Secondly, Fictionwise is actively replacing the books from a source that we control and can maintain indefinitely. We’ve already replaced 80% of the books that are affected. In the coming weeks we’ll replace more and more of them. This will give our customers ways of downloading the books again even if they do not properly back them up.

    Fictionwise has been an advocate of unencrypted books for a long time, and we actually don’t like DRM, but large publishers currently require it so we have no choice if we want to sell most big-name author books. So don’t get me wrong, we prefer to sell unencrypted books and we devote half our front page and half our newsletters to those kinds of books for that reason.

    But let’s not overstate the anti-drm case here. People can still download their books before those servers go offline and keep reading them on whatever device they download to, probably for years. The servers going down does NOT stop your books from working. In addition, we’re working to make the books available in another format, eReader, that is not tied to device ids so even when you change your device you’ll still have your content going forward. 80% of the affected books are already available in eReader format for our customers, and our goal is to get that to 100% in the coming weeks.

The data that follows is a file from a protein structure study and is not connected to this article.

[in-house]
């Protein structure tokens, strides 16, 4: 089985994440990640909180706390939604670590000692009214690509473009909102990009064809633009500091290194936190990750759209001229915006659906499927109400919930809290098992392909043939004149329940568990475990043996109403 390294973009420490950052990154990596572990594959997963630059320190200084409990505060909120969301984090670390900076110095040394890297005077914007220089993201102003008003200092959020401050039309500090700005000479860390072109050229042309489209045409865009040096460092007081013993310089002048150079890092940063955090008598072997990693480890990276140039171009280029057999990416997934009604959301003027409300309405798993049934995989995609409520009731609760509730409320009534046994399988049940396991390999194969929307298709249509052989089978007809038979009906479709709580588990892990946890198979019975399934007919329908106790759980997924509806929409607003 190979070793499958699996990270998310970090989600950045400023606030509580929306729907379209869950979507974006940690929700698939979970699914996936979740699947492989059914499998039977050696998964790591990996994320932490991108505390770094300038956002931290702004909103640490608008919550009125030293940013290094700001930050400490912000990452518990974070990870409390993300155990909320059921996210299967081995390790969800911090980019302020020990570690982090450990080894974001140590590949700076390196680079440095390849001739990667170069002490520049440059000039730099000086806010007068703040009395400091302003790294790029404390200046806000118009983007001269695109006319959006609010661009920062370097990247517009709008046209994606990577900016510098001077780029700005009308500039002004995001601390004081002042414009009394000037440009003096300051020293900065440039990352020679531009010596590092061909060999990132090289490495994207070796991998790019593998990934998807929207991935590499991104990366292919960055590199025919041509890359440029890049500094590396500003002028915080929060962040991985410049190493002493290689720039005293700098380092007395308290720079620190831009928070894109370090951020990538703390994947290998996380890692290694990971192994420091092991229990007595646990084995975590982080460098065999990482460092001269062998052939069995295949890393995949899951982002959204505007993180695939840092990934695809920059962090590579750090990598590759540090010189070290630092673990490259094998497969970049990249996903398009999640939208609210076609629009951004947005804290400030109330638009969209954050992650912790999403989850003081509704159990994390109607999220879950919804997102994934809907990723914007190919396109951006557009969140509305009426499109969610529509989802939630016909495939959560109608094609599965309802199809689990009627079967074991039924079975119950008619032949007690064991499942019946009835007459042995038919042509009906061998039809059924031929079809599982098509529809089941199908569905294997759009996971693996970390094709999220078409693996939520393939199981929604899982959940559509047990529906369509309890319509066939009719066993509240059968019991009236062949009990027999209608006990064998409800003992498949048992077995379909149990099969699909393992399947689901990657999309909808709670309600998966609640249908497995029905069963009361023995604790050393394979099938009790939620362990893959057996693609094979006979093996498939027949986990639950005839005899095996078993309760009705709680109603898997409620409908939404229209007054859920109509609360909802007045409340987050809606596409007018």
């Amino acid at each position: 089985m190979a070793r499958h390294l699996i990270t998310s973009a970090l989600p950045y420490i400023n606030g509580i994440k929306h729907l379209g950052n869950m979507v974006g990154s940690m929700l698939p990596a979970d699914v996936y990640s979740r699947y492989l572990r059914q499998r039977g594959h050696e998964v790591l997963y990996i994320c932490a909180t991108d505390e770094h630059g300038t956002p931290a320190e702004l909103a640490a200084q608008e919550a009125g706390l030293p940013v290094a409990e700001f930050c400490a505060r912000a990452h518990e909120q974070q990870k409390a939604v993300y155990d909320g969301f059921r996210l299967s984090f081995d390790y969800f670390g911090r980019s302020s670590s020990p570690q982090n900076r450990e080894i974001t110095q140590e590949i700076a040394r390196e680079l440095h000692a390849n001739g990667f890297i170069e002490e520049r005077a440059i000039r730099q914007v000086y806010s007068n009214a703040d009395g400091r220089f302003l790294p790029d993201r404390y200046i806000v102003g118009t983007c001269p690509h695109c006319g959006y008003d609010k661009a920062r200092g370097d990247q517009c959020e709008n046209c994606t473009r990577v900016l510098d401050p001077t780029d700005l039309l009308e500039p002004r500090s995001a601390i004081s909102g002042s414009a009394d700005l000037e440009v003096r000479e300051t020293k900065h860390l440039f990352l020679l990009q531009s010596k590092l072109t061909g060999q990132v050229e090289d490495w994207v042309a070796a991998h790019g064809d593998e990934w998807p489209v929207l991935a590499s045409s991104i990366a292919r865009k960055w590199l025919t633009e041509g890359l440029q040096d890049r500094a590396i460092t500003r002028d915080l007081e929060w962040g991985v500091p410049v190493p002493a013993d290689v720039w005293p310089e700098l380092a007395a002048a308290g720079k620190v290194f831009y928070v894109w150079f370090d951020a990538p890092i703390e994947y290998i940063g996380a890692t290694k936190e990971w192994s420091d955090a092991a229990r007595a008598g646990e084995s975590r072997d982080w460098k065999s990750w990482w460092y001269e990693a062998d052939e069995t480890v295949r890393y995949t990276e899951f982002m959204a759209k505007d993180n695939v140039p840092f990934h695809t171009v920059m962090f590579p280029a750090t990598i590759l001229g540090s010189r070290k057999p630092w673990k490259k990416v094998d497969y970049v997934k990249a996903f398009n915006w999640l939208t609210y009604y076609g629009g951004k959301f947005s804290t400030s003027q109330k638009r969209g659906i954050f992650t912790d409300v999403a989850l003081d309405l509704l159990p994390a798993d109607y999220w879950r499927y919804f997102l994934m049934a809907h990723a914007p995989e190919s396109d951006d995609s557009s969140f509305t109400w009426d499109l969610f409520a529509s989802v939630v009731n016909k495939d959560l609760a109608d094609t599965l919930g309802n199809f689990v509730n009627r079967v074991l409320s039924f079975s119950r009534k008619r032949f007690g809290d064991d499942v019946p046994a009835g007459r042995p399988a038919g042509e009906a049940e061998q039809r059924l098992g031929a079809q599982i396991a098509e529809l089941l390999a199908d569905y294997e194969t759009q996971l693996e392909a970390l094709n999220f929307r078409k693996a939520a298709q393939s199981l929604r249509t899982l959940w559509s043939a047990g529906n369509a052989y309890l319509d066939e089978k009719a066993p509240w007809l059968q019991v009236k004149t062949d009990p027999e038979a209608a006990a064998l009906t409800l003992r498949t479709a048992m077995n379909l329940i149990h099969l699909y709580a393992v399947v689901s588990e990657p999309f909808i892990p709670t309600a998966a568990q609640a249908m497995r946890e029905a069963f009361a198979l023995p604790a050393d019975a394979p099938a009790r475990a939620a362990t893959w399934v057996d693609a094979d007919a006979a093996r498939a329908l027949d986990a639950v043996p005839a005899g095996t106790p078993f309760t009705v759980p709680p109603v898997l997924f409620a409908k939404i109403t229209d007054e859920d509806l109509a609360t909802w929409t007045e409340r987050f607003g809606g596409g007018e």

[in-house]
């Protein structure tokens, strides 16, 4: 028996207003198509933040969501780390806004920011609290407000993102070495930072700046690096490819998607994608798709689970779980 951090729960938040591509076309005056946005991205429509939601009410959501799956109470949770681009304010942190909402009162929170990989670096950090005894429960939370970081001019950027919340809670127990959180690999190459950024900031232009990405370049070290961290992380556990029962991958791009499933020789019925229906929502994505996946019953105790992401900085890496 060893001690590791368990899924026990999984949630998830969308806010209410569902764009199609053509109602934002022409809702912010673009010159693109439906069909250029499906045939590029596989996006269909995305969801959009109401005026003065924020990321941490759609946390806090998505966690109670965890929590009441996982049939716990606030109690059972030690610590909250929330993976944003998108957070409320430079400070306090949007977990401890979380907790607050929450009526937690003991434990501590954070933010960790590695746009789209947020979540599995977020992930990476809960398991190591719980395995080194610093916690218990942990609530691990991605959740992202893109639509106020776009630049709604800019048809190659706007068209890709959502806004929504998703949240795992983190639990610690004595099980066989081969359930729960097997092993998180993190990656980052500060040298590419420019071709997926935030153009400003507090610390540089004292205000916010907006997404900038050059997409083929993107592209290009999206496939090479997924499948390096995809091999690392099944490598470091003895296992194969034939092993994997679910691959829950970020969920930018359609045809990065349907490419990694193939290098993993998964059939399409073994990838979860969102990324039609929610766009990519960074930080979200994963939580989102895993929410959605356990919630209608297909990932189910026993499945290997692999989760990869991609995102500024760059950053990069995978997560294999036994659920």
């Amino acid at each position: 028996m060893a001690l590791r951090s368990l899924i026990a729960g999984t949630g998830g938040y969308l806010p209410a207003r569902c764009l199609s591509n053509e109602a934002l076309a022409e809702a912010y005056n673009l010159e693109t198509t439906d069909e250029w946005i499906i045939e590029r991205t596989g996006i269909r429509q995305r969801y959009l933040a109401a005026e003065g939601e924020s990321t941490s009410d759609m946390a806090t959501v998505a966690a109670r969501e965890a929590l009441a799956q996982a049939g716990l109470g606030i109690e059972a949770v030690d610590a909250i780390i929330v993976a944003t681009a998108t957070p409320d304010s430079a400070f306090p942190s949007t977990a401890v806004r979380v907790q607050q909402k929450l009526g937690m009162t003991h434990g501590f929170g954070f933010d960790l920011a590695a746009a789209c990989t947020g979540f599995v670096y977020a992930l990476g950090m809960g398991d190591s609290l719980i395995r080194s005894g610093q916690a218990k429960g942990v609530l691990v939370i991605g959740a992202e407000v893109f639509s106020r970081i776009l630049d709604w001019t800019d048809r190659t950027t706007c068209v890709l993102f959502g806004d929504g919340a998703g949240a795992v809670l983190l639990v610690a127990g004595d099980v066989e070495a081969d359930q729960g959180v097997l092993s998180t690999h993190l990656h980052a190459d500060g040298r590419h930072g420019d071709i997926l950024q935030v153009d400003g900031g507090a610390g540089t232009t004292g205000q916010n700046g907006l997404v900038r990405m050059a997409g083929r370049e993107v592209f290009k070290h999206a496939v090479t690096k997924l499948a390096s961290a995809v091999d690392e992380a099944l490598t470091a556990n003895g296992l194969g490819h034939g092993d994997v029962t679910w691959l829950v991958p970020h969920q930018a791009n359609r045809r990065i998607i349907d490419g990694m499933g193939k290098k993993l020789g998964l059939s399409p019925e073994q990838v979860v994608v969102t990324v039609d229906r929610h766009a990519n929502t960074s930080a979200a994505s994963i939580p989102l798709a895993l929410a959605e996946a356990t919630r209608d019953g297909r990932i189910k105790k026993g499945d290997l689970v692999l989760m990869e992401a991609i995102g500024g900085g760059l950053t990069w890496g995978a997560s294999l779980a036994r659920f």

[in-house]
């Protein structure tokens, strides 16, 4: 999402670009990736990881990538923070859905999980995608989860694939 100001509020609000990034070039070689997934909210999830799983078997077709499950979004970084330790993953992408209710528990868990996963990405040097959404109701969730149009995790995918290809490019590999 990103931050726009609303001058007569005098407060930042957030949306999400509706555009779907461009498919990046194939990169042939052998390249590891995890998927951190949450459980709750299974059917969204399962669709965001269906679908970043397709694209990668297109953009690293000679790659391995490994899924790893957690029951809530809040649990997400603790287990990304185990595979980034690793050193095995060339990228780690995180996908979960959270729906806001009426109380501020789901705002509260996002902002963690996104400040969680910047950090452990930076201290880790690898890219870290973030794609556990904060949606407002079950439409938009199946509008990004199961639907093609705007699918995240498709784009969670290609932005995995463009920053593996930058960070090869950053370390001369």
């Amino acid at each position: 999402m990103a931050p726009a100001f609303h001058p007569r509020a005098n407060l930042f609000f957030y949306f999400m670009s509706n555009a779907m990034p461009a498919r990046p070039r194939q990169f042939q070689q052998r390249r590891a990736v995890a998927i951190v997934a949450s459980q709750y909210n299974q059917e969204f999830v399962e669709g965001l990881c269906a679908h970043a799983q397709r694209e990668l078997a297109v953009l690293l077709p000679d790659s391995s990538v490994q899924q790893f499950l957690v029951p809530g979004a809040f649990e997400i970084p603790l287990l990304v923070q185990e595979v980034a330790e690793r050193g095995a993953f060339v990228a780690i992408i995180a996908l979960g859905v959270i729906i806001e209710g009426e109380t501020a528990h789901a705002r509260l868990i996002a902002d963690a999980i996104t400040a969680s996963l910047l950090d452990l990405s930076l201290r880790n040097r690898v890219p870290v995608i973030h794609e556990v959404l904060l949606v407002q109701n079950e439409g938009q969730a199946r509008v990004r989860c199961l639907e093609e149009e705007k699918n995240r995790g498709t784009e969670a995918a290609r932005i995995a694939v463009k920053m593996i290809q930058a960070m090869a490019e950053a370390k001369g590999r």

-Steve Pendergrast

  25. #4 posted by JeremiahBritt

    My library offers free downloadable ebooks and audiobooks via Overdrive. Since the number of “digital copies” is limited, I still have to go on the waitlist sometimes, and it is always shorter for the drm crippled wma files than the mp3s.

    Now this is just nuts… they have a limit on how many copies can be “checked out” at any one time and have a waiting list???

    It’s a DRM’d file, it should expire without having to require the borrower to return it so someone else can then “borrow” it… some software designer has gone to a lot of trouble to implement this ridiculous dead tree limitation to a digital file???

  26. FictionWise is right that “forever is a long time”, but stuff bought when they first opened shop (June 2000) didn’t even make it to the first decade.